It is important that along the load circle the coils either approach a butting relationship or remain in a butting relationship with the specific tolerances of the gasket and the groove dimensions. The fact that the coils butt from the inside diameter towards the outside diameter allows for a variation and tolerances of the groove and the gasket so as to avoid a complete butting of the coils which would damage the spring.
FIGS. 16, 17 and 18 show an axially resilient gasket 240 in combination with grooves 242, 244 and 246 and wedges 248, 250, 252, respectively. As hereinabove described, the wedge 248, 250, 252 may be an integral part of the loading surface. These alternative embodiments show the wedge 248 having a leg portion, 254 which can be used to modify the groove width.
Alternatively, as shown in FIG. 17, the groove 244 may have a tapered portion 256 for additionally compressing the spring 240 along the minor axis 258 thereof. Yet another embodiment is shown in FIG. 18 wherein the wedge 250 has a V shape and the groove 246 has a ramp portion 260 for cooperating with the wedge to bias the spring 240.
FIGS. 19, 20 and 21 show a radially resilient gasket 270 as it may be disposed in grooves 272, 274 and 276, respectively, along with loading by wedges 278, 180, 282. The gasket 270 may be housing 290 mounted or piston 292 mounted. Further, the groove 272, 274, 276 may be disposed in a single housing or a piston, not shown, or alteratively, may be formed in conjunction with a mating member 300, 302, 304, respectively. Similar to the mounting of the axially resilient gasket 240 a wedge shaped gasket 282 may be utilized when a beveled edge 306 incorporated into the mating member 304.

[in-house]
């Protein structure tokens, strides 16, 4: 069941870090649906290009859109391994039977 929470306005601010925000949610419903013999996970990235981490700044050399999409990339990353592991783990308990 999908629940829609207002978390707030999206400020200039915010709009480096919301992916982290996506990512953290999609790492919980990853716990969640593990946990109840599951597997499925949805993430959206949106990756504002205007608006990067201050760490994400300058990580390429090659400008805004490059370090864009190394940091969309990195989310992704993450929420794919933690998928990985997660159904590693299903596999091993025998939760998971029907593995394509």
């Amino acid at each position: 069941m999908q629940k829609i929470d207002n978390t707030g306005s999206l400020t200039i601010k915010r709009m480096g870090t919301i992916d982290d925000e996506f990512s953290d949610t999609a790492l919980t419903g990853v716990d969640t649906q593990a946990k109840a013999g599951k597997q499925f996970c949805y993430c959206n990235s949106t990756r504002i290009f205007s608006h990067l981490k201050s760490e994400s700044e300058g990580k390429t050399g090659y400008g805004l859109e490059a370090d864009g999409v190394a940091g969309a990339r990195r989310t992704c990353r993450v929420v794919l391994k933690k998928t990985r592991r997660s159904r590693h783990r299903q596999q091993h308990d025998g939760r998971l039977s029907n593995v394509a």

All of the embodiment shown in FIG. 16-21 as well as those shown in FIGS. 22 and 23 are only diagrammatically shown and briefly discussed since the principles of operation were more thoroughly discussed in connection with the gaskets 30 and 170.
For example, FIG. 22 shows a gasket 310 disposed in a groove 312 formed by mating portions 314, 316 which are held in position for biasing by the gasket 110 and by a clip member 318. FIG. 23 shows a built-in wedge 330 for biasing the gasket 332 within a groove 334 formed by right and left hand members 336, 338, with the gasket 332 being loaded by a flange 340.
FIG. 24 shows a specific load-deflection curve for a gasket made in accordance with the present invention having the dimensions set forth in the description of FIG. 14. In this instance the spring is made from wire having a circular cross-section with a diameter of 0.022 inches, a coil height of about 0.16 inches, a back angle of between about 13 and about 15 degrees, a front angle between about 29 and 31 degrees and coil spacing of between about 0.19 inches and 0.17 inches.
Although there has been described hereinabove a specific electromagnetic shielding gasket in accordance with the present invention for the purpose of illustrating the manner in which the invention may be used to advantage, it should be appreciated that the invention is not limited thereto. Accordingly, any and all modifications, variations or equivalent arrangements which may occur to those skilled in the art, should be considered to be within the scope of the invention as defined in the appended claims.
|Cited Patent||Filing date||Publication date||Applicant||Title|
|US1473446 *||Jun 6, 1922||Nov 6, 1923||Scott Walter R||Means for expanding piston rings|
|US1867723 *||Oct 20, 1928||Jul 19, 1932||Troy Laundry Machinery Company||Convoluted spring|
|US2154275 *||Oct 30, 1936||Apr 11, 1939||Siemens Ag||Electrode supporting structure|
|US2610846 *||Dec 2, 1949||Sep 16, 1952||Hanna Engineering Works||Packing ring|
|US2721091 *||Jul 2, 1951||Oct 18, 1955||Dresser Ind||Gasket for pipe couplings and clamps|
|US2859033 *||Jun 27, 1956||Nov 4, 1958||Hughes Aircraft Co||Constant force applying mechanism|
|US3061060 *||Mar 29, 1960||Oct 30, 1962||Gen Motors Corp||One-way clutch|